Flying back to the General Staff HQ in East Prussia on 20 August Generalleutnant Josef ‘Beppo’ Schmid learned that the Chief of Staff, Generaloberst Hans Jeschonnek had died overnight (he had committed suicide by shooting himself because Hitler and Göring held him responsible for the deterioration of the Luftwaffe). Schmid therefore approached Göring directly with his proposals that the conduct of the entire defence of the Reich both by day and night should be placed in one pair of hands and that France, the territory of Luftflotte 3, should be incorporated into the defence of the Reich. He seems also to have convinced Göring that he was the man for the task. In any event Kammhuber was in disfavour because his night fighting system showed few signs of success. Göring gave Schmid command of Fliegerkorps XII on 15 September. Kammhuber remained General der Nachtjagd for two months longer but fell into disfavour when he continued to press for a new dedicated night-fighter design, eventually selecting the Heinkel He 219 ‘Uhu’ after seeing it demonstrated in 1942. During the first ten days of operations in June 1943 with I./NJG1 which operated from Venlo and Münster, the ‘Owl’ proved the only Luftwaffe piston-engined night-fighter capable of taking on the Mosquito on equal terms, the unit claiming six Mosquitoes destroyed (plus claims for 25 Viermots). But, like the Me 262 jet fighter in the day-fighter arm, was never available in sufficient numbers to have a significant effect on the course of the air war. In late May 1944 the ‘Uhu’ was abandoned in favour of the Ju 88G series, an aircraft that had sufficient performance to take on Viermots but was incapable of combating the ‘Wooden Wonder’. By the time the first He 219A-6 Mosquito hunters (with all engine and ammunition tank armour and oblique armament removed) was delivered, use of the ‘Uhu’ against the Wooden Wonder had officially been banned. Only 268 ‘Uhu’s were built, 195 of which were delivered to operational units. The majority went to I./NJG1 and to NJGr10, a specialist anti-Moskito Gruppe at Werneuchen near Berlin. He 219 production ceased in favour of the Ju 88G (Gustav) series by January 1945.

When Generalfeldmarschall Erhard Milch the Air Inspector General, had decided to cancel the ‘Uhu’ there was disagreement. Milch, had overseen the development of the Luftwaffe as part of the re-armament of Germany following World War I and served as founding Director of Deutsche Luft Hansa. At the outbreak of World War II Milch commanded Luftflotte 5 during the Norwegian campaign. In November 1943 he had Kammhuber transferred to Luftflotte 5 in Norway, which now was equipped with a handful of outdated aircraft. After the reorganization of the Luftwaffe in Scandinavia and the dissolution of Luftflotte 5, Kammhuber became commanding general of the Luftwaffe in Norway (September-October 1944). In 1945 he was re-appointed to command of the night fighters, at this point a largely ceremonial position considering the state of the Third Reich at that time.

With Kammhuber’s departure, the title of General der Nachtjagd was dropped, the relevant functions being taken over by a newly instituted Inspekteur der Nachtjagd, subordinated to the General der Jagdflieger. This was a great blow to the prestige of night fighting and resulted, according to General ‘Beppo’ Schmid, in considerable neglect of night fighting interests. The change in the night fighter command had immediate repercussions. Schmid described the Divisional Operations Rooms, as they were when he took over command as ‘Richard Wagner theatres.’ They were, he said: ‘Oversized, overstaffed, overequipped and utilizing every device of electrical engineering, optics and cartography for the sole purpose of fixing the position of the enemy and one friendly night fighter on large scale maps, they were built almost as an end to themselves. They ceased completely to function when the British tactics of flying in a narrow stream deprived the ‘Himmelbett’ system of its effectiveness.’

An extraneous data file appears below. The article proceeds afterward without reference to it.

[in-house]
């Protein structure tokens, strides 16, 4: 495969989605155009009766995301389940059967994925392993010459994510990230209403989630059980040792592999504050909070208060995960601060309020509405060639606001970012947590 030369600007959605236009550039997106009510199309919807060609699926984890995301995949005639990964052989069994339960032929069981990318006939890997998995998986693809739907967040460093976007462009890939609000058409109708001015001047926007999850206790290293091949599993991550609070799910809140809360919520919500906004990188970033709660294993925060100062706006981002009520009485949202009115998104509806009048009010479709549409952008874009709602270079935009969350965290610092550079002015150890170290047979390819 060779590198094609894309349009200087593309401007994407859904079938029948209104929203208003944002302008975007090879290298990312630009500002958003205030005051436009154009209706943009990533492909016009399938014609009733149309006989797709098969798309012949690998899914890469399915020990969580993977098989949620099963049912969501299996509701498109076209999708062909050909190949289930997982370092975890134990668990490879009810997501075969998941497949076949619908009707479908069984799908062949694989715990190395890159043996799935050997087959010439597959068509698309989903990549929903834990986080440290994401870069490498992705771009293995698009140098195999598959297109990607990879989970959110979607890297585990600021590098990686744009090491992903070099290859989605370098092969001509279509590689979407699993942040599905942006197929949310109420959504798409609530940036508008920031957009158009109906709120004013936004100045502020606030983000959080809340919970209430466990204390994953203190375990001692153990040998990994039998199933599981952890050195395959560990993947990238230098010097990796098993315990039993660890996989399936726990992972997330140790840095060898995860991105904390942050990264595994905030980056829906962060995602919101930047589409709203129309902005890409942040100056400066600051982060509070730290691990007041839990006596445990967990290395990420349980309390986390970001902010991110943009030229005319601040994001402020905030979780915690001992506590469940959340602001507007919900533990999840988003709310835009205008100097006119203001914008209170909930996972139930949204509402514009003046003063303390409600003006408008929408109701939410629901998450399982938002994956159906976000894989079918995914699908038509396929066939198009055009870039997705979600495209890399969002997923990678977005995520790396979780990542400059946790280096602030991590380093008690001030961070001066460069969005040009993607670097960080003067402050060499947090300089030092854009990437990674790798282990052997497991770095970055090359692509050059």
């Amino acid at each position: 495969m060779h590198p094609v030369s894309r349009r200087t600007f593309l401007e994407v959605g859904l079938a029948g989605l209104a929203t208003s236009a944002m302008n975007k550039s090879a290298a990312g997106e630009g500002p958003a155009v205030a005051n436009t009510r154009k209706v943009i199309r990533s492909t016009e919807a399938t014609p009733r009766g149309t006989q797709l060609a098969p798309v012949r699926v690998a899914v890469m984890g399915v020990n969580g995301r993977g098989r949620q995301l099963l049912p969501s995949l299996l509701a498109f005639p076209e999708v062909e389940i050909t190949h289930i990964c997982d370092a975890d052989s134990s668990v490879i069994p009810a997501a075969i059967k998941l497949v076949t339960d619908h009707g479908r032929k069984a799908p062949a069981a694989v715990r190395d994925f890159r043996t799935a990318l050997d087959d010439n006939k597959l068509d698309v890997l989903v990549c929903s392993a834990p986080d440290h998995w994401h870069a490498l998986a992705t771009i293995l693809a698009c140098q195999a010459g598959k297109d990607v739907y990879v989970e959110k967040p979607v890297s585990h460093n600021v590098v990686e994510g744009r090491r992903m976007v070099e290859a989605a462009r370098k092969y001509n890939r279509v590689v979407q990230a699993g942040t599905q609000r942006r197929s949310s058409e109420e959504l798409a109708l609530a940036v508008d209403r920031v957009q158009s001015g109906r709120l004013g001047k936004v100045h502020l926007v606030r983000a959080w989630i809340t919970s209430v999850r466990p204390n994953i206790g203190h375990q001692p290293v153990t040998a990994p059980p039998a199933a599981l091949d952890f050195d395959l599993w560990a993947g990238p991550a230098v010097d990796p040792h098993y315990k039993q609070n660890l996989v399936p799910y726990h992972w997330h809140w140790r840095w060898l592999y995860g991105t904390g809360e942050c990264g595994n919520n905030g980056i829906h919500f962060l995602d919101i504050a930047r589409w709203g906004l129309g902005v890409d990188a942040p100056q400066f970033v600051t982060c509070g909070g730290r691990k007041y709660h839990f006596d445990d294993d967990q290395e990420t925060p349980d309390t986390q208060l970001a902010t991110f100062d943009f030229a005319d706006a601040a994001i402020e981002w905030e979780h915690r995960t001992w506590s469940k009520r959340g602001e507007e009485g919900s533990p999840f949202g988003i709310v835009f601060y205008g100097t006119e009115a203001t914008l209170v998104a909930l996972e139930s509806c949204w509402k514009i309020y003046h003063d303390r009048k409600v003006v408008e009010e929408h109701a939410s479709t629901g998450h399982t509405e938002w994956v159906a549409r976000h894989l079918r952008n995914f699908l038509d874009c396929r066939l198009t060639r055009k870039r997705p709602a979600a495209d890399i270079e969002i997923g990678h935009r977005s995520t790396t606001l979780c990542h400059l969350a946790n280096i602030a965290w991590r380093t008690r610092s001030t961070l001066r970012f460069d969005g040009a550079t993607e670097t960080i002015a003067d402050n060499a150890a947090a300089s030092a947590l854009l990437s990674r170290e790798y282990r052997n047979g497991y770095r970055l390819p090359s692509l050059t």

Schmid reduced the personnel of each Division by 75 officers, fourteen officials, 3,290 NCOs and men and 2,630 female employees. On 1 October, in an extensive re-organisation, Fliegerkorps XII was split into three separate commands: Jagdkorps I, II and 7. This signalled the end of unified night fighter control and the adverse effect on night fighter efficiency was so great that Schmid, in command of Jagdkorps I, had no difficulty in obtaining the re-subordination of 7 Jagddivision on 1 February 1944.

Since the introduction of ‘Window’, few of the traditional ‘Himmelbett’ GCI patrols were flown. The twin-engined German night-fighters thus released from GCI activity were employed at first on Objektnachtjagd (target interception). The Jagd-division carried out control, all the aircraft of a Geschwader operating as a unit, with no limitation of the area of activity. High power light beacons and radio beacons were set up and used as assembly and waiting points. At the same time single engined night-fighters were also employed in fairly small numbers on Objektnachtjagd.

The simultaneous operation of several bomber streams, the jamming of the Lichtenstein AI and the Mosquito screening of the bomber formations resulted in the splitting up of German night fighter forces and reduced (it) to a minimum the chances of success of individual ‘Zahme Sau’ tactics. Indeed, owing to the inability to overcome RAF jamming, the ‘Zahme Sau’ technique never reached its full development but it was used to great effect during the Battle of Berlin and remained the main night attack tactic until the end of the war. General Schmid thought that had the Jagdschloss ‘Panorama’ ground radar set been perfected early enough, events might have taken a different course. Schmid concluded that in view of the high standard of RAF Bomber Command tactics, the Germans acted correctly in not depending on one method of night fighting alone but in employing the different methods singly and in combination in accordance with the situation. i.e. ‘Zahme Sau’ against the massed bomber stream, ‘Himmelbett’ against loose formations or single aircraft, Objektnachtjagd in the case of surprise attacks and against Mosquito formations.